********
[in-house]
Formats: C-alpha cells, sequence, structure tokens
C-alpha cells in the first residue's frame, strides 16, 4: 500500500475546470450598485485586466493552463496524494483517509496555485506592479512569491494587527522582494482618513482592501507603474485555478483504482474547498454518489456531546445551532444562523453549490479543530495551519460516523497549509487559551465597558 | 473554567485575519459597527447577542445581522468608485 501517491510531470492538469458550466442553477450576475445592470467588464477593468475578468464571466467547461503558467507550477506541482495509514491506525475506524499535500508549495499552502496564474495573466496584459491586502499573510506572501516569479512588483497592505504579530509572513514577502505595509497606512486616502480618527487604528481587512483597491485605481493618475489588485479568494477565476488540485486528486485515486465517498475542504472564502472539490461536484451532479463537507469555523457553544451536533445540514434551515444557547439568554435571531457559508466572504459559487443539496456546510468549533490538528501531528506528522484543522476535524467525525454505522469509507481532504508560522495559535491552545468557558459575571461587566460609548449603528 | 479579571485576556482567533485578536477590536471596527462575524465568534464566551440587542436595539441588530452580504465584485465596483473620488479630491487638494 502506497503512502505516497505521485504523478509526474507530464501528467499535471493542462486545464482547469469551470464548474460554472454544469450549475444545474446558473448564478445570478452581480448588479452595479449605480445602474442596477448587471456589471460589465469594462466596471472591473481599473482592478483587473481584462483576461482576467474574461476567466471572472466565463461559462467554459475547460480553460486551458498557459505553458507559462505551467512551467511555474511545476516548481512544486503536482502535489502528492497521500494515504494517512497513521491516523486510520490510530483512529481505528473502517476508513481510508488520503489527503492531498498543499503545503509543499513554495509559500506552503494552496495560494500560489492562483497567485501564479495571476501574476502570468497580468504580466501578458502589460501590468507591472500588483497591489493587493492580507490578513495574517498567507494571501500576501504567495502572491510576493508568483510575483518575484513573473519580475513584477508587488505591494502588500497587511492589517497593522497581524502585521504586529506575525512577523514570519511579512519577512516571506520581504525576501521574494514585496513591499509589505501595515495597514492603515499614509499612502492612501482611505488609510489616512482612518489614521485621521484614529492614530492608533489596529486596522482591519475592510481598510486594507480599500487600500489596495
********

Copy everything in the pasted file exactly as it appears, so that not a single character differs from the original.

[in-house]
Formats: C-alpha cells, sequence, structure tokens
C-alpha cells in the first residue's frame, strides 16, 4: 500500500475546470450598485485586466493552463496524494483517509496555485506592479512569491494587527522582494482618513482592501507603474485555478483504482474547498454518489456531546445551532444562523453549490479543530495551519460516523497549509487559551465597558 | 473554567485575519459597527447577542445581522468608485 501517491510531470492538469458550466442553477450576475445592470467588464477593468475578468464571466467547461503558467507550477506541482495509514491506525475506524499535500508549495499552502496564474495573466496584459491586502499573510506572501516569479512588483497592505504579530509572513514577502505595509497606512486616502480618527487604528481587512483597491485605481493618475489588485479568494477565476488540485486528486485515486465517498475542504472564502472539490461536484451532479463537507469555523457553544451536533445540514434551515444557547439568554435571531457559508466572504459559487443539496456546510468549533490538528501531528506528522484543522476535524467525525454505522469509507481532504508560522495559535491552545468557558459575571461587566460609548449603528 | 479579571485576556482567533485578536477590536471596527462575524465568534464566551440587542436595539441588530452580504465584485465596483473620488479630491487638494 502506497503512502505516497505521485504523478509526474507530464501528467499535471493542462486545464482547469469551470464548474460554472454544469450549475444545474446558473448564478445570478452581480448588479452595479449605480445602474442596477448587471456589471460589465469594462466596471472591473481599473482592478483587473481584462483576461482576467474574461476567466471572472466565463461559462467554459475547460480553460486551458498557459505553458507559462505551467512551467511555474511545476516548481512544486503536482502535489502528492497521500494515504494517512497513521491516523486510520490510530483512529481505528473502517476508513481510508488520503489527503492531498498543499503545503509543499513554495509559500506552503494552496495560494500560489492562483497567485501564479495571476501574476502570468497580468504580466501578458502589460501590468507591472500588483497591489493587493492580507490578513495574517498567507494571501500576501504567495502572491510576493508568483510575483518575484513573473519580475513584477508587488505591494502588500497587511492589517497593522497581524502585521504586529506575525512577523514570519511579512519577512516571506520581504525576501521574494514585496513591499509589505501595515495597514492603515499614509499612502492612501482611505488609510489616512482612518489614521485621521484614529492614530492608533489596529486596522482591519475592510481598510486594507480599500487600500489596495